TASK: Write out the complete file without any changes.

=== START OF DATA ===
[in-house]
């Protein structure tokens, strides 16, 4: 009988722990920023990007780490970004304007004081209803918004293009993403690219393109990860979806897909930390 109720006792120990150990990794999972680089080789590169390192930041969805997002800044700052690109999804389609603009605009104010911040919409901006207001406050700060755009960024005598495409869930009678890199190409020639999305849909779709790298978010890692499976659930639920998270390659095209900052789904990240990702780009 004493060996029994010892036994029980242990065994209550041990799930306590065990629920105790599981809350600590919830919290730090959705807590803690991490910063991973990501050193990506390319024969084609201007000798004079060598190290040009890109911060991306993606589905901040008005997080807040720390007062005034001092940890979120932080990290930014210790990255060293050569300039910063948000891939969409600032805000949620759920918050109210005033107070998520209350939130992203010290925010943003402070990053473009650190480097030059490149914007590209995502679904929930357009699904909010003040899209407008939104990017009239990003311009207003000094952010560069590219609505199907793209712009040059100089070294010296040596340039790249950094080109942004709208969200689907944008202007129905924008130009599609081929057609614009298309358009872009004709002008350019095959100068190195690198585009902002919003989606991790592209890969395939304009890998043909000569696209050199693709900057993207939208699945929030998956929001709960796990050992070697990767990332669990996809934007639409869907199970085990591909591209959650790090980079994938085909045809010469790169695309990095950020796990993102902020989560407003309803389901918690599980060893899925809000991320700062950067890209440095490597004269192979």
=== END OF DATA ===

[in-house]
């Protein structure tokens, strides 16, 4: 009988722990920023990007780490970004304007004081209803918004293009993403690219393109990860979806897909930390 109720006792120990150990990794999972680089080789590169390192930041969805997002800044700052690109999804389609603009605009104010911040919409901006207001406050700060755009960024005598495409869930009678890199190409020639999305849909779709790298978010890692499976659930639920998270390659095209900052789904990240990702780009 004493060996029994010892036994029980242990065994209550041990799930306590065990629920105790599981809350600590919830919290730090959705807590803690991490910063991973990501050193990506390319024969084609201007000798004079060598190290040009890109911060991306993606589905901040008005997080807040720390007062005034001092940890979120932080990290930014210790990255060293050569300039910063948000891939969409600032805000949620759920918050109210005033107070998520209350939130992203010290925010943003402070990053473009650190480097030059490149914007590209995502679904929930357009699904909010003040899209407008939104990017009239990003311009207003000094952010560069590219609505199907793209712009040059100089070294010296040596340039790249950094080109942004709208969200689907944008202007129905924008130009599609081929057609614009298309358009872009004709002008350019095959100068190195690198585009902002919003989606991790592209890969395939304009890998043909000569696209050199693709900057993207939208699945929030998956929001709960796990050992070697990767990332669990996809934007639409869907199970085990591909591209959650790090980079994938085909045809010469790169695309990095950020796990993102902020989560407003309803389901918690599980060893899925809000991320700062950067890209440095490597004269192979």